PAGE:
Leading vs Following

Sport or Utility?

Consider this story:

I cycle to a meeting.  When I get there I have trouble finding a place to park my bike. There is a car parking space with a bike painted on it, but nowhere to lock my bike to.

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No where to secure the bike

On previous occasions I have been allowed to put my bike in the reception area: “just this time” so I don’t really want to ask again.  A staff member walks by and points to a locked shed.  “You could park your bike in there, but I think it is full of BBQs and stuff…. it’s where staff park their bikes”.

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So thumbs up, they have staff bike parking that is secure … and hopefully not too obstructed by other stuff…. but what about visitors?  Where do they park their bikes?

Postscript: Later I was told that I should have just asked them to unlock the shed for me.  But should I have to ask?  If I had come by car I would not have had to ‘ask’ to park it.  And why wouldn’t a facility devoted to sports and physical activity encourage their visitors to bike there? (rather than treat it as an exception or oddity).

Does it boil down to the pervasive view point that cycling is a sports and recreational activity,  certainly not an everyday activity?  At a stretch people might bike to work… but anywhere else? Surely not.

Opportunity Knocks

But hang on, don’t we want to change that?  But what about those short trips…36% of trips…. the ones we could take via active transport.  The ones where we can improve our health outcomes as well as reducing congestion and CO2 emissions.  Those trips to the shops, appointments, social outings.  Remember them?

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Yes, that’s right those short trips are the ones we want to get people out of their cars and onto their bikes for.  This is a real opportunity, IF we lead rather than follow.  Currently it’s hard for some decision makers to see past the idea that cycling is a sport; so that is what they provide for ….. and that is what they get.

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But what if we changed that?

 

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The benefits are significant: environmental, health, economic.  The folks in Auckland are good with numbers – their measurements and research tell a story of a real opportunity.

Quantifying the Opportunity – The Auckland Story

Auckland is achieving measurable results at improving bike use for key journeys.  Recreation and fitness trips lead the way, followed by everyday biking destinations.

 

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Aucklanders choice of biking destinations – source: AT 2016 Active Travel Modes Survey

“Most Aucklanders who cycle do so for ‘recreation and fitness’, but I’m curious: doesn’t pretty much every bike ride fit into that category? If I do my errands by bike rather than by car, I might well describe that as a trip for purposes of recreation and fitness, with the nice side effect of getting things done…….you could in fact see recreational riding (by all kinds of people, in all kinds of clothes) as an incubator for everyday cycling.  ”  source: Bike Auckland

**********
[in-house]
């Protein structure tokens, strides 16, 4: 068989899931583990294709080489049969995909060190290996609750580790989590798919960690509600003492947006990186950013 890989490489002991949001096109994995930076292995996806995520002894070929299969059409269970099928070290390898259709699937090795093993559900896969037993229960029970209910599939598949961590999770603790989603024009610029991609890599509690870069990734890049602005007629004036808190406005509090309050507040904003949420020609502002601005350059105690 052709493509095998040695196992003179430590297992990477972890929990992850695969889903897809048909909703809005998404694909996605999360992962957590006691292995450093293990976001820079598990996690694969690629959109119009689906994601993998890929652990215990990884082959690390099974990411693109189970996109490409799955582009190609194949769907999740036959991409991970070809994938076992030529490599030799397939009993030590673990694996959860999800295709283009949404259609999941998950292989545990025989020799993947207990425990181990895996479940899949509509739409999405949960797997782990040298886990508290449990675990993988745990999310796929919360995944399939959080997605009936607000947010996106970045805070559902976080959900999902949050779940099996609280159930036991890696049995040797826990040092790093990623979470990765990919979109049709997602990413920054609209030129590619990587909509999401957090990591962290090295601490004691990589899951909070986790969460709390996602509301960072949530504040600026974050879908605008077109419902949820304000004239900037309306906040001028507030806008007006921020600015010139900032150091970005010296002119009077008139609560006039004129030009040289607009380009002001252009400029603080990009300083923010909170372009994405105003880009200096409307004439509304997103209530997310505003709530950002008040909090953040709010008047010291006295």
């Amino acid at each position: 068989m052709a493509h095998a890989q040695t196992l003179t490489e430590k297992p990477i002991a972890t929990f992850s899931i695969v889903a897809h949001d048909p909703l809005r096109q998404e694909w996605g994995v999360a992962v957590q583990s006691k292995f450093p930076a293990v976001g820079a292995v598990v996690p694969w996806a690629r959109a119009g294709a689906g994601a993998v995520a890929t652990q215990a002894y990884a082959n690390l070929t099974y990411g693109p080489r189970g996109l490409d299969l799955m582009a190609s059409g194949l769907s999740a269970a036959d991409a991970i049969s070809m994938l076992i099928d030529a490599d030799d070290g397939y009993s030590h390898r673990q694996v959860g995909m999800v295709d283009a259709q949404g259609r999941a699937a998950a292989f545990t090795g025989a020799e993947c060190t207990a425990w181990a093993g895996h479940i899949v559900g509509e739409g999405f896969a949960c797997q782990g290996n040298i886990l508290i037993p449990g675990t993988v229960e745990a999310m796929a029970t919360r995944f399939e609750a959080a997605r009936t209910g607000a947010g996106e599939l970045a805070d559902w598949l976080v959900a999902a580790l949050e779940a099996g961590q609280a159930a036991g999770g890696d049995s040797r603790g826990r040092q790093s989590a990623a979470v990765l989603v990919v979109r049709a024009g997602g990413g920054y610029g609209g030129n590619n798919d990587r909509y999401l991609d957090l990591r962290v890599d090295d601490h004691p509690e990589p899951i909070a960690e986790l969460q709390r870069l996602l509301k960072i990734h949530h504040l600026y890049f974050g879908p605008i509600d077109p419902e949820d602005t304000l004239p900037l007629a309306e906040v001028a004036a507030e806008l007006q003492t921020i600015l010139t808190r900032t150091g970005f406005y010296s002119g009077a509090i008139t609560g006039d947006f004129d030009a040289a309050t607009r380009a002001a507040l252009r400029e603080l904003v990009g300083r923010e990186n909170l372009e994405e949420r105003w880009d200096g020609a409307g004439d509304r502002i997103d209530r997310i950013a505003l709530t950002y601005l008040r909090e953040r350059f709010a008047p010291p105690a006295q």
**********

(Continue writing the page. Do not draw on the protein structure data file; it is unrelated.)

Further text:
In the same AT Active Travel Modes Survey Report, they identify that for Auckland, 20% of all trips are for shopping, and 22% for work.  And when they looked at whether Aucklanders would consider changing to active modes, they discovered that 38% of people felt it would be reasonable to cycle, but don’t.

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So there’s a big fat opportunity to get more people on bikes, for short everyday trips.  And if you need more convincing consider this:

Health: Physical inactivity cost New Zealand $1.3 billion in 2010. The cost of physical inactivity was $402 million for the Auckland region.  Source: The Costs of Inactivity, towards a regional full cost accounting perspective

Economic: In Auckland alone, the Organisation for Economic Cooperation and Development estimates the city’s congestion costs $1.25 billion a year in lost productivity.  Source: Radio NZ

Environment: It is estimated that light vehicles contribute 8.15 million tonnes of CO2-equivalent emissions in New Zealand each year,  about 15.8% of our country’s net emissions total.  Source: Transport Blog.  And short distance car trips are particularly polluting, as cold engines consume around 40% more fuel, produce more emissions and increase engine wear and tear.  Source: NZTA

A different ending to the story

So back to my story, imagine a different ending.  Instead of arriving and finding no bike parking (and surprise that I would even bike there)….I find an organisation that actively encourages both staff and visitors to bike by:

  • Providing great visitor bike parking, close to the entrance
  • Including on their website includes directions of how to get there by bike
  • Strongly supporting a cycle lane adjacent to their premises, and connections with other cycling infrastructure.

And what can councils do?

  • Proactive bike parking and end of trip facilities in their District Plans
  • Cycling and Walking strategies that look beyond recreation
  • Three dimensional ‘built environment’ strategies that focus on active transport (beyond paint and paving)
  • Proactive encouragement of cycling by council staff
  • Provision of great bike parking for staff and visitors at all council premises
  • Budgets, plans and systems for implementing public bike parking.

Now that’s what I call a happy ending.  Good for me, good for my community and my planet.

Do you like happy endings?

Do you want better bike parking?

Please help us establish Bikes Welcome in New Zealand and support our Pledge Me campaign and help make it happen.

Support our Pledge Me Campaign

 

 

 

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